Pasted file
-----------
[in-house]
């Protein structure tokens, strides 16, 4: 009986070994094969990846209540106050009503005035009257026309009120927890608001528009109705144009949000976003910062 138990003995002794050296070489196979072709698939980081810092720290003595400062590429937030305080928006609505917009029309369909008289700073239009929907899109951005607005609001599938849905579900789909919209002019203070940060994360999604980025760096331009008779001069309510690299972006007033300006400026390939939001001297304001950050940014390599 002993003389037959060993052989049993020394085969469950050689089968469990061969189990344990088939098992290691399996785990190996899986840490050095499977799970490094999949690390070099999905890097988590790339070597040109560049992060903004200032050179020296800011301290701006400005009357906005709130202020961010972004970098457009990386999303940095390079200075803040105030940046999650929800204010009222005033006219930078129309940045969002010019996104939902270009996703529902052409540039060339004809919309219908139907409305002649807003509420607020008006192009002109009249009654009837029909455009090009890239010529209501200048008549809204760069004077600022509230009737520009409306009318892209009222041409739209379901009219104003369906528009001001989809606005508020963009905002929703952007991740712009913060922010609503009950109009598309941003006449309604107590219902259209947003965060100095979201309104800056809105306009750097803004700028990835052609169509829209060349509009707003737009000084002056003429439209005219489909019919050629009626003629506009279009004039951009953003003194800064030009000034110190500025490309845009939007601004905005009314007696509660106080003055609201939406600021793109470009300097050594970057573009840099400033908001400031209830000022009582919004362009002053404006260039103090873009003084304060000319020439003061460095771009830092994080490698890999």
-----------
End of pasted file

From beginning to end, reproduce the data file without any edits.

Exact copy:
[in-house]
């Protein structure tokens, strides 16, 4: 009986070994094969990846209540106050009503005035009257026309009120927890608001528009109705144009949000976003910062 138990003995002794050296070489196979072709698939980081810092720290003595400062590429937030305080928006609505917009029309369909008289700073239009929907899109951005607005609001599938849905579900789909919209002019203070940060994360999604980025760096331009008779001069309510690299972006007033300006400026390939939001001297304001950050940014390599 002993003389037959060993052989049993020394085969469950050689089968469990061969189990344990088939098992290691399996785990190996899986840490050095499977799970490094999949690390070099999905890097988590790339070597040109560049992060903004200032050179020296800011301290701006400005009357906005709130202020961010972004970098457009990386999303940095390079200075803040105030940046999650929800204010009222005033006219930078129309940045969002010019996104939902270009996703529902052409540039060339004809919309219908139907409305002649807003509420607020008006192009002109009249009654009837029909455009090009890239010529209501200048008549809204760069004077600022509230009737520009409306009318892209009222041409739209379901009219104003369906528009001001989809606005508020963009905002929703952007991740712009913060922010609503009950109009598309941003006449309604107590219902259209947003965060100095979201309104800056809105306009750097803004700028990835052609169509829209060349509009707003737009000084002056003429439209005219489909019919050629009626003629506009279009004039951009953003003194800064030009000034110190500025490309845009939007601004905005009314007696509660106080003055609201939406600021793109470009300097050594970057573009840099400033908001400031209830000022009582919004362009002053404006260039103090873009003084304060000319020439003061460095771009830092994080490698890999």